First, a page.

• Yvonne Jacquette

    Brooke Alexander

    Van Gogh painted his own copy of Sudden Shower at Ohashi by the Japanese painter Hiroshige. Both painters used landscape as the ground for perception’s incomplete representation floating on paper’s or canvas’ perfect blank, as does Yvonne Jacquette. Jacquette copies from her own work, painting and drawing multiple versions, and often making monoprints from originals. Some pieces are oils on canvas, others are oil, pastel, gouache, or watercolor applied to glass or paper and transferred onto fine paper.

    Jacquette takes her views as much from city as from country. Out of earlier, almost Photo-Realist

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  • Giulio Paolini

    Sperone Westwater

    Giulio Paolini’s work is, in contrast to Larry Rivers’, hermetic at the same time that it is about being hermetic. Perhaps appropriately, his current show begins with two plaster reproductions of Praxiteles’ head of Hermes. Atop twin pedestals the two heads face each other off, while behind them two white metal Corinthian columns, part of Sperone’s old loft building, stand like dueling seconds. This kind of face-off, which Paolini can weight either as a confrontation or as a mirroring, occurs in the majority of the pieces in his show, and in all of the better ones.

    The Hermes heads recall that

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  • Larry Rivers

    Marlborough | Midtown

    Larry Rivers’ drawings, especially when seen in a huge number as in his current retrospective, are at once interesting and empty. They are not quite seductive and emotional; neither are they hard-headed and calculating. It is as if Rivers has undertaken all the characteristic devices of modern painting (particularly those of Matisse, de Kooning, Rauschenberg and Hockney) and reduced them into an altogether tame, too palatable melange. It becomes a layman’s version of the 20th century, sort of a Classic Comic book of modernism.

    One of the most frequent Rivers devices is the blank eye; Rivers will

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  • Mark Cohen

    Leo Castelli Gallery uptown

    Mark Cohen’s photographs equate close framing and abrupt truncation of images with mysteriousness and an aura of special insight. His subjects, however banal they really are, claim to be of extraordinary significance and ultimate metaphorical possibilities. For example, he’ll isolate a plastic bag containing an abandoned pimiento jar lying on the sidewalk. The close framing argues a fascination with this object—argues that we should be fascinated by it—and the overall grayness of the picture ironically compounds the sense that something very special has been singled out. The picture asks our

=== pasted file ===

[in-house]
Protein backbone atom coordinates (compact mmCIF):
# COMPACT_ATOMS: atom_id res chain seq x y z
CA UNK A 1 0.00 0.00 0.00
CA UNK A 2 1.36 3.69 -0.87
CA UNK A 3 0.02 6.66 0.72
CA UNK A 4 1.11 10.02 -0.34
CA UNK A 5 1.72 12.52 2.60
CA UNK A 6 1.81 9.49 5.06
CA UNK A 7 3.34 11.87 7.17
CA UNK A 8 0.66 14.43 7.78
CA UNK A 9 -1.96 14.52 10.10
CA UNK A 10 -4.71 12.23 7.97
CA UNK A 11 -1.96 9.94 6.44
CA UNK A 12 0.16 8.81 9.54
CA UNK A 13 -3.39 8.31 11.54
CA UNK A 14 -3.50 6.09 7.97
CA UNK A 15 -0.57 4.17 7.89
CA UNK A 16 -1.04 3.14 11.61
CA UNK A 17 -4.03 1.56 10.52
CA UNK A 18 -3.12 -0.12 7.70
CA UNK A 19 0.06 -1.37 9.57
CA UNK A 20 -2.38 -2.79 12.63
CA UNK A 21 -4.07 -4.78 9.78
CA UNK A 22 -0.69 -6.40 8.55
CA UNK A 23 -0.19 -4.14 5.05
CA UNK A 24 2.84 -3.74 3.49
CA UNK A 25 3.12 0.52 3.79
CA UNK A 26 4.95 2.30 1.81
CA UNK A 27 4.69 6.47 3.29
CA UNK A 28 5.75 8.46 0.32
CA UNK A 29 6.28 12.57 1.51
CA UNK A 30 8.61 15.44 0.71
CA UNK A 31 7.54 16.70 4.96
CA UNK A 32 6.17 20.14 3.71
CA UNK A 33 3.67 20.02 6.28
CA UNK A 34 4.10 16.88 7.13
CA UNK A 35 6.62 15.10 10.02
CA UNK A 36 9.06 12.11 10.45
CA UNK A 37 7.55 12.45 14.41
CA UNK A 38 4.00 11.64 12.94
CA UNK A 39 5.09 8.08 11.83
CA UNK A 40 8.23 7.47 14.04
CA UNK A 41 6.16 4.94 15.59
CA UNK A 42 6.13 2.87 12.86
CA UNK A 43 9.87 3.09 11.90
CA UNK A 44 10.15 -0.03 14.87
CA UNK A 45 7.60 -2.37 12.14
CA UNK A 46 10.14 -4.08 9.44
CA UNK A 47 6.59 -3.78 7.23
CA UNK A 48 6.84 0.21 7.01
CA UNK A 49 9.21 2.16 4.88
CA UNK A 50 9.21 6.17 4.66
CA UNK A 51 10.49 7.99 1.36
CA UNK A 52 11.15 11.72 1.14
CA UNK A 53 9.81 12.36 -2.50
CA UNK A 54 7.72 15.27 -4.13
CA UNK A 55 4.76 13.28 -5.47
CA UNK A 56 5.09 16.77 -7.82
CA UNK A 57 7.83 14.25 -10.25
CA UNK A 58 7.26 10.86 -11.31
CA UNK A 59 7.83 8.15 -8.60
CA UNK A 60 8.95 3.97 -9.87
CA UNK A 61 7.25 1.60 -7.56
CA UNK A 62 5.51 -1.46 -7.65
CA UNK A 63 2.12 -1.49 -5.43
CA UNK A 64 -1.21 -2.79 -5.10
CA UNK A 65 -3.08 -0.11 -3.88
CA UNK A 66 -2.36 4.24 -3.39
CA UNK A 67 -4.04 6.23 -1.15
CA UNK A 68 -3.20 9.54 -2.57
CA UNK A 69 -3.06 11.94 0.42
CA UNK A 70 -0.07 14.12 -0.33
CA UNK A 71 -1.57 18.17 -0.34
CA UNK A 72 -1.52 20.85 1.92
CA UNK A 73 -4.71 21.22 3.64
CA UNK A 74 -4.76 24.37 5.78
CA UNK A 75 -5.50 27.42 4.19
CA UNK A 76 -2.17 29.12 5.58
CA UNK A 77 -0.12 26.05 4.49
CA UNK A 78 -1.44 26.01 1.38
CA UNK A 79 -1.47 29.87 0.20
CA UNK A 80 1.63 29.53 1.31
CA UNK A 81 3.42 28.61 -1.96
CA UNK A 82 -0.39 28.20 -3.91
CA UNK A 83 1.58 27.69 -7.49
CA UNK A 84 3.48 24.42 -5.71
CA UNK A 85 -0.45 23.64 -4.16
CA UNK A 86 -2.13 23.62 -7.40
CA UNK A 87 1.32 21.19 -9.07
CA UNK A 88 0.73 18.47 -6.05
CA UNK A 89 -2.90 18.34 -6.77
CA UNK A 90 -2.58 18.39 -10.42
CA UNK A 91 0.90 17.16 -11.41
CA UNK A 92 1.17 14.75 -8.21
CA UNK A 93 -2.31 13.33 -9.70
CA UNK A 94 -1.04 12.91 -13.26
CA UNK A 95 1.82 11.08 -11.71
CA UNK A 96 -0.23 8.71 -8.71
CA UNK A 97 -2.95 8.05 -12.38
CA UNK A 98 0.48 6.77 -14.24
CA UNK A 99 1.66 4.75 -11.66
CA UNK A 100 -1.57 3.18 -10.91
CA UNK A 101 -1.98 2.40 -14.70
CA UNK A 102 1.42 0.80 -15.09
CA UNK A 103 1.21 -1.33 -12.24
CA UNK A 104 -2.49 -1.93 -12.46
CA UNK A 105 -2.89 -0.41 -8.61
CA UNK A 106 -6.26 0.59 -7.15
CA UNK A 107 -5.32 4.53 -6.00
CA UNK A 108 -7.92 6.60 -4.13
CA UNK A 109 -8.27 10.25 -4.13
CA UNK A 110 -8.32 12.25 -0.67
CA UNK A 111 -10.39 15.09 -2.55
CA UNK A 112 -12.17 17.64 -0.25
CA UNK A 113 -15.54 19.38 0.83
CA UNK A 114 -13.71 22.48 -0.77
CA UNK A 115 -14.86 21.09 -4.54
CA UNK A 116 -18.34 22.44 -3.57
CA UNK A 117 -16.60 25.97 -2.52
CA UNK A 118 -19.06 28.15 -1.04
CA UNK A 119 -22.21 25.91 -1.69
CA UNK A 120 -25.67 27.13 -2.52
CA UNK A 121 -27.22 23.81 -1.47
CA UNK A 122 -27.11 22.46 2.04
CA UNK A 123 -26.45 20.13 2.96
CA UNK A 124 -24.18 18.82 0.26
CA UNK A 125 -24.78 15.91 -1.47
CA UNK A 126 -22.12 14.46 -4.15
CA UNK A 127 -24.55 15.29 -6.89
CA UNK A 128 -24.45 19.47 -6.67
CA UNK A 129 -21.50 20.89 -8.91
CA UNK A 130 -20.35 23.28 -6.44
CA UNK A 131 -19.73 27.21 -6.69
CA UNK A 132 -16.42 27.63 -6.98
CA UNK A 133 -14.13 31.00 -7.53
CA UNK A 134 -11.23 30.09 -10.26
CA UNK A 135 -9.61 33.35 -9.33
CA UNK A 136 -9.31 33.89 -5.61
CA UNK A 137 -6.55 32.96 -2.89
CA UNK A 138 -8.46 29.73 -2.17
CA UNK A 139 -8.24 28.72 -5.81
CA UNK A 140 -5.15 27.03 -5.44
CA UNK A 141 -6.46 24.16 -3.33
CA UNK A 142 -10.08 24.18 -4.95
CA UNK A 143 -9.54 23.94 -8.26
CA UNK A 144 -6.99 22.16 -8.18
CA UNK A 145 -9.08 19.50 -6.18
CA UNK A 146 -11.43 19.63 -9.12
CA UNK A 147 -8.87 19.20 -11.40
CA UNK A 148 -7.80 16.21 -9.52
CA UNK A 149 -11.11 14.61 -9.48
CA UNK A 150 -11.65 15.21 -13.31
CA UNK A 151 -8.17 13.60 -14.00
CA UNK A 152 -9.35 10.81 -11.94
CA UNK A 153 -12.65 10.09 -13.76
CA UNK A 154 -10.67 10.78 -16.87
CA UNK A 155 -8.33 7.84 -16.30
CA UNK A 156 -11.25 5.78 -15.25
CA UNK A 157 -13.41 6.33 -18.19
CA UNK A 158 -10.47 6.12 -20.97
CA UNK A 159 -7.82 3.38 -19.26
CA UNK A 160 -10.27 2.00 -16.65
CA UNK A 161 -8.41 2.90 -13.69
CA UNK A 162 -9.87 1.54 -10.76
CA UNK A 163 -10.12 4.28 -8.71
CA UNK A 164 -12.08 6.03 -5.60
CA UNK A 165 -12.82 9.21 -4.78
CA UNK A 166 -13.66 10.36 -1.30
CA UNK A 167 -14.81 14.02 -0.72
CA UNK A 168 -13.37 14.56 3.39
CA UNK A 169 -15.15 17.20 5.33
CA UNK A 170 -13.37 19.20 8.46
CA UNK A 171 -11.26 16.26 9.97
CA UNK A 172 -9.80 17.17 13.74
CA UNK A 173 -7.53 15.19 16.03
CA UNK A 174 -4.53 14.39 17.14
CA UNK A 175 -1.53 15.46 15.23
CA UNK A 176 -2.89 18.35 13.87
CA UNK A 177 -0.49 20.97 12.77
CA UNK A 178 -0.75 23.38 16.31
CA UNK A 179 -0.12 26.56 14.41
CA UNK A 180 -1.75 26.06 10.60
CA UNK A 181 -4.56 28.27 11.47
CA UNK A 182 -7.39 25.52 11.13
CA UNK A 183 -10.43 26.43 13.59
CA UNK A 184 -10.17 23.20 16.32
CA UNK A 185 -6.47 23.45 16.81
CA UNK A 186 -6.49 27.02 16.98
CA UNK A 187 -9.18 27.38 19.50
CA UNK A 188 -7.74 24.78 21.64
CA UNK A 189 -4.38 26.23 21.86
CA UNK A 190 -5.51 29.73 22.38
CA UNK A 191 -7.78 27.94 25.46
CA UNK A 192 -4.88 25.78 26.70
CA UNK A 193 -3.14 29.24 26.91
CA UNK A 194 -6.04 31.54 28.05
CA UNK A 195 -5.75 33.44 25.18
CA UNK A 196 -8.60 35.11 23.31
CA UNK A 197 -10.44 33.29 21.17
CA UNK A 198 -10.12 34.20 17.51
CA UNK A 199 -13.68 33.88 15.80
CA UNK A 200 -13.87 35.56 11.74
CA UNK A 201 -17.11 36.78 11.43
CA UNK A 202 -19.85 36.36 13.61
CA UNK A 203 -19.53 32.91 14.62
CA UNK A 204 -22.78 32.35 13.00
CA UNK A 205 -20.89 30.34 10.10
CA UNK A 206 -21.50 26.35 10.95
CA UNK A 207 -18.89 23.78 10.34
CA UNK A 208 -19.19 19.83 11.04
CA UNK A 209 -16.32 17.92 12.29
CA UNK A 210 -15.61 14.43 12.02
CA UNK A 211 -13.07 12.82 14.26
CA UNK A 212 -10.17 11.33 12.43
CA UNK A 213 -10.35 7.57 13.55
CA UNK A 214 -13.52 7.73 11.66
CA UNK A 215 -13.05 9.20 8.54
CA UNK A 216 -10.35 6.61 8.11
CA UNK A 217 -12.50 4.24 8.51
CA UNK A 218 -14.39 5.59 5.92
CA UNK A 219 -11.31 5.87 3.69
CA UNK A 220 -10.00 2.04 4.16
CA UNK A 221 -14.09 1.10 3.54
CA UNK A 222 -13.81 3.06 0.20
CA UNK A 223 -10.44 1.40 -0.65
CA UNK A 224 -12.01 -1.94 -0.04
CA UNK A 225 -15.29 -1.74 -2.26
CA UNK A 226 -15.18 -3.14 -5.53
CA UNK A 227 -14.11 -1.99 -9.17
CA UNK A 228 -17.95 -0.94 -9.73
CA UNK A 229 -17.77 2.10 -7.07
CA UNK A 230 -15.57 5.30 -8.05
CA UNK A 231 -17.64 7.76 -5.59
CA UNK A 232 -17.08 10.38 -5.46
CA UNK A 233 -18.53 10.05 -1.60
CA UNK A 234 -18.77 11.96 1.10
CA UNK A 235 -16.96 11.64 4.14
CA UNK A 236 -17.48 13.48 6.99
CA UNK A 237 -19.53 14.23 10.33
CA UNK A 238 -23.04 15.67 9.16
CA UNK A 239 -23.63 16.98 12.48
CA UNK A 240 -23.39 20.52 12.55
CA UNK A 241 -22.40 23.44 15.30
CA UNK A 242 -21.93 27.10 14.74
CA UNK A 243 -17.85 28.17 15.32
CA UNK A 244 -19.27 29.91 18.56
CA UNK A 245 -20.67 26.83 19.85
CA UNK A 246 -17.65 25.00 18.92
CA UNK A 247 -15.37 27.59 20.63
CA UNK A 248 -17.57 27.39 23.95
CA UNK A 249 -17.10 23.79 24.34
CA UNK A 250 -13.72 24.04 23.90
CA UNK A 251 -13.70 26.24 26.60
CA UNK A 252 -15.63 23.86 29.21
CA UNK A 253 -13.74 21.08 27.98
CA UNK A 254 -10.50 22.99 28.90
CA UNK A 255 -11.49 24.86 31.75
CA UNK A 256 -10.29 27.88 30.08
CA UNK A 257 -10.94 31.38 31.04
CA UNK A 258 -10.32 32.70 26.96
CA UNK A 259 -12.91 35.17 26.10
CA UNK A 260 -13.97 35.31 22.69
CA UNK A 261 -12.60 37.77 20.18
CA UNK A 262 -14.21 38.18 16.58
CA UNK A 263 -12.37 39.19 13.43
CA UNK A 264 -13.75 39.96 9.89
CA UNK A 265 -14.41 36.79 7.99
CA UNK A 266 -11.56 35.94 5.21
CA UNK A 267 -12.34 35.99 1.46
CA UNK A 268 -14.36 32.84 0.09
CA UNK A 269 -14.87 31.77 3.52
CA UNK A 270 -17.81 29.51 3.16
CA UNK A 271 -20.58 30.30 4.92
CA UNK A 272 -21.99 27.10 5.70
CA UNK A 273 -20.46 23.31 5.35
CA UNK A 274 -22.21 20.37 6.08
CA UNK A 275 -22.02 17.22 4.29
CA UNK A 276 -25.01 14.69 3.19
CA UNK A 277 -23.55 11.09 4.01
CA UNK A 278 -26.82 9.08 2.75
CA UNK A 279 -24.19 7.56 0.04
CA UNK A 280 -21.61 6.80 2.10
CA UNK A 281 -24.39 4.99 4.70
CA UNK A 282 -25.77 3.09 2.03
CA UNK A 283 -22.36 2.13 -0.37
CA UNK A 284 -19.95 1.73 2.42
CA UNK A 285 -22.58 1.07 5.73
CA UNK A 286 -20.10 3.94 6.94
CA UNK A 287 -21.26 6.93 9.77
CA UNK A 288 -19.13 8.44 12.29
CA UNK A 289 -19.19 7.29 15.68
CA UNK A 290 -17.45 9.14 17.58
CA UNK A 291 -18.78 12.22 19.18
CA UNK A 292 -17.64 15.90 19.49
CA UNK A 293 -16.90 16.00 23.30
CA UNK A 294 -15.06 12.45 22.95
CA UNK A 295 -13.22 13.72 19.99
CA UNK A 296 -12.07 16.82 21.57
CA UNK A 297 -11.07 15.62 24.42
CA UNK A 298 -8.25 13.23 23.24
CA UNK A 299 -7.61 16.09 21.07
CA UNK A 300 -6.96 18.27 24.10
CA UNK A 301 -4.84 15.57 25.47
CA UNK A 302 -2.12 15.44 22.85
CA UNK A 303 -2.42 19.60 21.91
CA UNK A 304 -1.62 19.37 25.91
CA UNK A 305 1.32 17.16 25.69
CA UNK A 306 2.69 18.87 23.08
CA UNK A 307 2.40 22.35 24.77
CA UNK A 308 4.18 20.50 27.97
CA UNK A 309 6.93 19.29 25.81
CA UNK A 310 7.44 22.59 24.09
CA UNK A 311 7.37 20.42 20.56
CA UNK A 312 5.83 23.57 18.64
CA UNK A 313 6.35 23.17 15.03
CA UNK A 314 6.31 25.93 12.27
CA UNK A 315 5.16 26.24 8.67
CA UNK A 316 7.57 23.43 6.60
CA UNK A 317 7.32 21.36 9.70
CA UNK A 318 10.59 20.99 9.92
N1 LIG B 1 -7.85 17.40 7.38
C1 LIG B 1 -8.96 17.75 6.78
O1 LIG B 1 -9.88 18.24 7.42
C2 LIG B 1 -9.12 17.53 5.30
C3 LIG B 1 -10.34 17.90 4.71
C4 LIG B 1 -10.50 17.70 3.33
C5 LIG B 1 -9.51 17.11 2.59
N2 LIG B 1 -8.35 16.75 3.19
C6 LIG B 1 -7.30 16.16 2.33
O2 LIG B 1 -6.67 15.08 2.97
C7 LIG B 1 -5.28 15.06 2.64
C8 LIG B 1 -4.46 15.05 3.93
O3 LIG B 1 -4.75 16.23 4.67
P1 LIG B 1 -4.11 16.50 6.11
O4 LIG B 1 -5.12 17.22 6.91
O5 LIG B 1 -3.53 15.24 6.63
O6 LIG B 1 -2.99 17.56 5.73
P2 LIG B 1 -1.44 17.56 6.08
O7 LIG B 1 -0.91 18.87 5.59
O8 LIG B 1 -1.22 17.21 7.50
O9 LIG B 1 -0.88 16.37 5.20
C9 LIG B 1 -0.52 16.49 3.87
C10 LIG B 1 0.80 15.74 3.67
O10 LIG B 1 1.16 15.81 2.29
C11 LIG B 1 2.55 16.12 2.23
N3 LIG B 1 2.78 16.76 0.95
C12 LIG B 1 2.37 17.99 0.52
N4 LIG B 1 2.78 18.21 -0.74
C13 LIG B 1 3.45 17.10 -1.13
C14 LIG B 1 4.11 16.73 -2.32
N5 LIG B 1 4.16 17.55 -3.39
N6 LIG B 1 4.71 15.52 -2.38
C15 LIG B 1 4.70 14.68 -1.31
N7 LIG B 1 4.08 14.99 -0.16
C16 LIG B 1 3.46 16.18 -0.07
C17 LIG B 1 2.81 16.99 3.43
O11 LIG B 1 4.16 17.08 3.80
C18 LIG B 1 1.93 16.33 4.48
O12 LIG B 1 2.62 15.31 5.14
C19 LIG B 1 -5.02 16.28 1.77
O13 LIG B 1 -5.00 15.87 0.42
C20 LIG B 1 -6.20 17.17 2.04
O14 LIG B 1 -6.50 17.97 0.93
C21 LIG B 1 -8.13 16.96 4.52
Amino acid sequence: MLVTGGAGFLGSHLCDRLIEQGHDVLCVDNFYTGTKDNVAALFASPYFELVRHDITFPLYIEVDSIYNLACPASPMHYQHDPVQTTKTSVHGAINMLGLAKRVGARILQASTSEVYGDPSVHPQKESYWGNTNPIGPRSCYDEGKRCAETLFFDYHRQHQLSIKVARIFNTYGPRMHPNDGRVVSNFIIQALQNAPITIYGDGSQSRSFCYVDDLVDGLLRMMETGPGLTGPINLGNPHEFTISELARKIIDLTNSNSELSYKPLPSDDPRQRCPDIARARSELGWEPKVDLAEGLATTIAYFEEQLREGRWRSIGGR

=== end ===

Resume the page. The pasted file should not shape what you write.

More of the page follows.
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  • Lee Hall

    Betty Parsons Gallery

    Lee Hall’s large acrylic and small watercolor landscapes are tissuelike, translucent, jagged-edged masses of color slipped over each other to make water-ridges and luminous peaks through the overlap. They are described by names of places—Uxbridge Hill, Providence Fragment, Rhode Island Facade—and by times and states—Night Edge, Afternoon Distance, Morning Edge Contemplation. Initially the composition of these paintings concurs with the most conventionalized imaginings of what an abstract landscape should solicit from nature: a mountainous form, a horizon line drawn or inferred, distance, light,

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  • Peter Hujar

    Marcuse Pfeifer Gallery

    The Roman Neoplatonic philosopher Plotinus objected to having his portrait made, saying: “Is it not enough to carry about this image in which nature has enclosed us? Do you really think I must also consent to leave, as a desirable spectacle to posterity, an image of an image?” Peter Hujar, a photographer of human and structural architecture, encloses enclosures and makes images of images in his “New York Portraits.” What defines these photographs as “portraits” is both the animate and inanimate subjects’ willingness to be depicted and their need to break out of the medium in which they are

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  • Don Celender

    O.K. Harris Gallery

    Though a consummate buffoon, the emperor in Hans Christian Andersen’s children’s tale “The Emperor’s New Clothes” mandates a truth to which all his subjects must submit. The little child does not yet know to be obsequious; it is he who proclaims the “naked” truth. Shaken for a moment, the emperor regains his royal composure by insisting nonetheless that the “show must go on.” By continuing to play in what has proven to be a fiction, the emperor proves that the absence of objective truth not only doesn’t topple his authority, it may well reinforce it.

    Things are because of what they are said to

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  • Susan Crile

    Fischbach Gallery

    A structure’s joint, the point of greatest potential for weakness, for buckling and collapse, can also be the point of its greatest strength. No doubt this principle holds true in any art. In writing, the white between two words can make them comrades for what they share or strangers for the ocean which separates them. The four corners of the painted canvas can likewise be considered “joints,” the points articulating the meeting of two powerful forces—the horizontal and the vertical. They too can be dislocated or tautly joined, depending on how they are approached with form and color. Susan

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  • Merce Cunningham

    Carl Solway Gallery

    An installation of Merce Cunningham’s dancing is surely a contradiction in terms. Cunningham’s own notes and notations, a videotape, and photographs spanning much of his career provide some approximation of Cunningham and his dance company’s vitality and precise movement. “You have to love dancing to stick with it,” Cunningham wrote in Changes: Notes on Choreography. “It gives you nothing back, no manuscripts to store away, no paintings to show on walls and maybe hang in museums, no poems to be printed and sold. Nothing but that single fleeting moment when you feel alive. It is not for unsteady